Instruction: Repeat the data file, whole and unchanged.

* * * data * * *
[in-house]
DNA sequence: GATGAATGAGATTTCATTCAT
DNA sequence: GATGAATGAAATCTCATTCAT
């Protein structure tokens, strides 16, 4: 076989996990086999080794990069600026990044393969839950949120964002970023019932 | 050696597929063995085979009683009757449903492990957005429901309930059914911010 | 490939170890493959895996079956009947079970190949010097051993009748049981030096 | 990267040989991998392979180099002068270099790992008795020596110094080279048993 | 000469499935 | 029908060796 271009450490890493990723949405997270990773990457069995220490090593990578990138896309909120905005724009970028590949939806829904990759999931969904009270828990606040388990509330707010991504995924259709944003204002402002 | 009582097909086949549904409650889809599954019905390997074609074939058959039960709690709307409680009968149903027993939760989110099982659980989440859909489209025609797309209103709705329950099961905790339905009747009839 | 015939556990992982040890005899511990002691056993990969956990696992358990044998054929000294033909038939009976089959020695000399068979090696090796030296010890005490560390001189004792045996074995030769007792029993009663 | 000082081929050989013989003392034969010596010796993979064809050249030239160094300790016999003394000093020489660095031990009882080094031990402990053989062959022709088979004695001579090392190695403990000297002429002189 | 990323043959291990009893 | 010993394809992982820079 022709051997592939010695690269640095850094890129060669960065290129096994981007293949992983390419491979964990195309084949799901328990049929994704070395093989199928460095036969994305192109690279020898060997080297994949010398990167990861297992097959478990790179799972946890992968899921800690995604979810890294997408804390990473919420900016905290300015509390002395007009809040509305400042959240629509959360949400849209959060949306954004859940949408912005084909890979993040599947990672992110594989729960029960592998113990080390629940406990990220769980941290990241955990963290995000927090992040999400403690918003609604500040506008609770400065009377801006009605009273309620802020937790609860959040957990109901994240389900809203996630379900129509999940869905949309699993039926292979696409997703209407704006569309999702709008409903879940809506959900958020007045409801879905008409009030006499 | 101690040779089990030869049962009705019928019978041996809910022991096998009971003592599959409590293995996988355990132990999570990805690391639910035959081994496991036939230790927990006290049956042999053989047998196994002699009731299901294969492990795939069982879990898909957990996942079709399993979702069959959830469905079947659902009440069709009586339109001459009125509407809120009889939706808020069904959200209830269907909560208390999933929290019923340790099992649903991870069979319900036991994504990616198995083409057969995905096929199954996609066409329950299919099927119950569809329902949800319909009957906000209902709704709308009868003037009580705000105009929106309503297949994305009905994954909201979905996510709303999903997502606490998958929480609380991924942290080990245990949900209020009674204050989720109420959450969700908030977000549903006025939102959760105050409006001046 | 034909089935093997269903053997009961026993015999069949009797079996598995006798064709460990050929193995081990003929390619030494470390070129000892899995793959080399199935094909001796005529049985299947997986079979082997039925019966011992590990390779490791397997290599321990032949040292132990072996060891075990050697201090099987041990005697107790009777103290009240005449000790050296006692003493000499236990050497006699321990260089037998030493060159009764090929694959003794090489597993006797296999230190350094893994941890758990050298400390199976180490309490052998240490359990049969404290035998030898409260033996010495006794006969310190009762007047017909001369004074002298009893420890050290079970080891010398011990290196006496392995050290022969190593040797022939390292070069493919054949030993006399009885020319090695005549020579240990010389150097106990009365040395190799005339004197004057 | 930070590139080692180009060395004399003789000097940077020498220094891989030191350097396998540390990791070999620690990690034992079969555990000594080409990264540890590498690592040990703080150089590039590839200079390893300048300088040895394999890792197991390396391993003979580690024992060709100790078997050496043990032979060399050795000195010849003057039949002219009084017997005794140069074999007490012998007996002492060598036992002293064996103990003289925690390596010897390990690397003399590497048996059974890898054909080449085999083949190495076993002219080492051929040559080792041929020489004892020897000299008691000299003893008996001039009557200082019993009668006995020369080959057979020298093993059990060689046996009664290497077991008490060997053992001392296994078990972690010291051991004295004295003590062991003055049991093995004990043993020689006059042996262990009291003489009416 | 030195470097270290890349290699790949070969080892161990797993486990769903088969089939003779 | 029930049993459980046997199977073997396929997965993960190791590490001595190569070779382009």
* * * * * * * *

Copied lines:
[in-house]
DNA sequence: GATGAATGAGATTTCATTCAT
DNA sequence: GATGAATGAAATCTCATTCAT
């Protein structure tokens, strides 16, 4: 076989996990086999080794990069600026990044393969839950949120964002970023019932 | 050696597929063995085979009683009757449903492990957005429901309930059914911010 | 490939170890493959895996079956009947079970190949010097051993009748049981030096 | 990267040989991998392979180099002068270099790992008795020596110094080279048993 | 000469499935 | 029908060796 271009450490890493990723949405997270990773990457069995220490090593990578990138896309909120905005724009970028590949939806829904990759999931969904009270828990606040388990509330707010991504995924259709944003204002402002 | 009582097909086949549904409650889809599954019905390997074609074939058959039960709690709307409680009968149903027993939760989110099982659980989440859909489209025609797309209103709705329950099961905790339905009747009839 | 015939556990992982040890005899511990002691056993990969956990696992358990044998054929000294033909038939009976089959020695000399068979090696090796030296010890005490560390001189004792045996074995030769007792029993009663 | 000082081929050989013989003392034969010596010796993979064809050249030239160094300790016999003394000093020489660095031990009882080094031990402990053989062959022709088979004695001579090392190695403990000297002429002189 | 990323043959291990009893 | 010993394809992982820079 022709051997592939010695690269640095850094890129060669960065290129096994981007293949992983390419491979964990195309084949799901328990049929994704070395093989199928460095036969994305192109690279020898060997080297994949010398990167990861297992097959478990790179799972946890992968899921800690995604979810890294997408804390990473919420900016905290300015509390002395007009809040509305400042959240629509959360949400849209959060949306954004859940949408912005084909890979993040599947990672992110594989729960029960592998113990080390629940406990990220769980941290990241955990963290995000927090992040999400403690918003609604500040506008609770400065009377801006009605009273309620802020937790609860959040957990109901994240389900809203996630379900129509999940869905949309699993039926292979696409997703209407704006569309999702709008409903879940809506959900958020007045409801879905008409009030006499 | 101690040779089990030869049962009705019928019978041996809910022991096998009971003592599959409590293995996988355990132990999570990805690391639910035959081994496991036939230790927990006290049956042999053989047998196994002699009731299901294969492990795939069982879990898909957990996942079709399993979702069959959830469905079947659902009440069709009586339109001459009125509407809120009889939706808020069904959200209830269907909560208390999933929290019923340790099992649903991870069979319900036991994504990616198995083409057969995905096929199954996609066409329950299919099927119950569809329902949800319909009957906000209902709704709308009868003037009580705000105009929106309503297949994305009905994954909201979905996510709303999903997502606490998958929480609380991924942290080990245990949900209020009674204050989720109420959450969700908030977000549903006025939102959760105050409006001046 | 034909089935093997269903053997009961026993015999069949009797079996598995006798064709460990050929193995081990003929390619030494470390070129000892899995793959080399199935094909001796005529049985299947997986079979082997039925019966011992590990390779490791397997290599321990032949040292132990072996060891075990050697201090099987041990005697107790009777103290009240005449000790050296006692003493000499236990050497006699321990260089037998030493060159009764090929694959003794090489597993006797296999230190350094893994941890758990050298400390199976180490309490052998240490359990049969404290035998030898409260033996010495006794006969310190009762007047017909001369004074002298009893420890050290079970080891010398011990290196006496392995050290022969190593040797022939390292070069493919054949030993006399009885020319090695005549020579240990010389150097106990009365040395190799005339004197004057 | 930070590139080692180009060395004399003789000097940077020498220094891989030191350097396998540390990791070999620690990690034992079969555990000594080409990264540890590498690592040990703080150089590039590839200079390893300048300088040895394999890792197991390396391993003979580690024992060709100790078997050496043990032979060399050795000195010849003057039949002219009084017997005794140069074999007490012998007996002492060598036992002293064996103990003289925690390596010897390990690397003399590497048996059974890898054909080449085999083949190495076993002219080492051929040559080792041929020489004892020897000299008691000299003893008996001039009557200082019993009668006995020369080959057979020298093993059990060689046996009664290497077991008490060997053992001392296994078990972690010291051991004295004295003590062991003055049991093995004990043993020689006059042996262990009291003489009416 | 030195470097270290890349290699790949070969080892161990797993486990769903088969089939003779 | 029930049993459980046997199977073997396929997965993960190791590490001595190569070779382009």